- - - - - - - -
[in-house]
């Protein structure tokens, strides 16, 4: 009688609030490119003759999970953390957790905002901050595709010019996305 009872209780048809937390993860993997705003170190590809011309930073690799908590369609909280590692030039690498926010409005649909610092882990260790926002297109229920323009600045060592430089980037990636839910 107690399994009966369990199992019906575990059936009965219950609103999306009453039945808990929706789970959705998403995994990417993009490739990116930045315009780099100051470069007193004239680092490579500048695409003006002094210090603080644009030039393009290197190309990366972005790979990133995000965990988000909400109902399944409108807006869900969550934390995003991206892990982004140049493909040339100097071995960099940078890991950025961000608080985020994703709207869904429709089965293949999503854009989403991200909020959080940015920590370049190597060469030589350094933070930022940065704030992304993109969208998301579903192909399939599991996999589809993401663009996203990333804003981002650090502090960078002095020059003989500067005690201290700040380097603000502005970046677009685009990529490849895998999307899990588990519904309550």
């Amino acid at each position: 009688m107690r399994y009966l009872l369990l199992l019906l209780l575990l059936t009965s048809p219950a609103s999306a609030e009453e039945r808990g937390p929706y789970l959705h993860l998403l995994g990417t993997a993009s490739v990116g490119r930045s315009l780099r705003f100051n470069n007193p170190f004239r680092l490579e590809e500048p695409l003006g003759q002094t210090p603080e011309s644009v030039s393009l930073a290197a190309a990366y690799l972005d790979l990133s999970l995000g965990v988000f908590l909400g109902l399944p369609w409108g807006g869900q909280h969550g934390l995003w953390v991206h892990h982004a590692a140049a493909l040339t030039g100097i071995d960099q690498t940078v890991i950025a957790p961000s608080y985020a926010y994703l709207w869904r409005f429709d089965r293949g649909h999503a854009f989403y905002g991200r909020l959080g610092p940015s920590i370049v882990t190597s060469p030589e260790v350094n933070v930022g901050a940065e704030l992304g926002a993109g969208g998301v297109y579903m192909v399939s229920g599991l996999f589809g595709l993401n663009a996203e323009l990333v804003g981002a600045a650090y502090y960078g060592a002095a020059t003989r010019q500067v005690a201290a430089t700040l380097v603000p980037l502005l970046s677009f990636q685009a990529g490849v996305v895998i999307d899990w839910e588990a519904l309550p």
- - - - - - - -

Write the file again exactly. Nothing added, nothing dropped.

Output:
[in-house]
């Protein structure tokens, strides 16, 4: 009688609030490119003759999970953390957790905002901050595709010019996305 009872209780048809937390993860993997705003170190590809011309930073690799908590369609909280590692030039690498926010409005649909610092882990260790926002297109229920323009600045060592430089980037990636839910 107690399994009966369990199992019906575990059936009965219950609103999306009453039945808990929706789970959705998403995994990417993009490739990116930045315009780099100051470069007193004239680092490579500048695409003006002094210090603080644009030039393009290197190309990366972005790979990133995000965990988000909400109902399944409108807006869900969550934390995003991206892990982004140049493909040339100097071995960099940078890991950025961000608080985020994703709207869904429709089965293949999503854009989403991200909020959080940015920590370049190597060469030589350094933070930022940065704030992304993109969208998301579903192909399939599991996999589809993401663009996203990333804003981002650090502090960078002095020059003989500067005690201290700040380097603000502005970046677009685009990529490849895998999307899990588990519904309550």
């Amino acid at each position: 009688m107690r399994y009966l009872l369990l199992l019906l209780l575990l059936t009965s048809p219950a609103s999306a609030e009453e039945r808990g937390p929706y789970l959705h993860l998403l995994g990417t993997a993009s490739v990116g490119r930045s315009l780099r705003f100051n470069n007193p170190f004239r680092l490579e590809e500048p695409l003006g003759q002094t210090p603080e011309s644009v030039s393009l930073a290197a190309a990366y690799l972005d790979l990133s999970l995000g965990v988000f908590l909400g109902l399944p369609w409108g807006g869900q909280h969550g934390l995003w953390v991206h892990h982004a590692a140049a493909l040339t030039g100097i071995d960099q690498t940078v890991i950025a957790p961000s608080y985020a926010y994703l709207w869904r409005f429709d089965r293949g649909h999503a854009f989403y905002g991200r909020l959080g610092p940015s920590i370049v882990t190597s060469p030589e260790v350094n933070v930022g901050a940065e704030l992304g926002a993109g969208g998301v297109y579903m192909v399939s229920g599991l996999f589809g595709l993401n663009a996203e323009l990333v804003g981002a600045a650090y502090y960078g060592a002095a020059t003989r010019q500067v005690a201290a430089t700040l380097v603000p980037l502005l970046s677009f990636q685009a990529g490849v996305v895998i999307d899990w839910e588990a519904l309550p």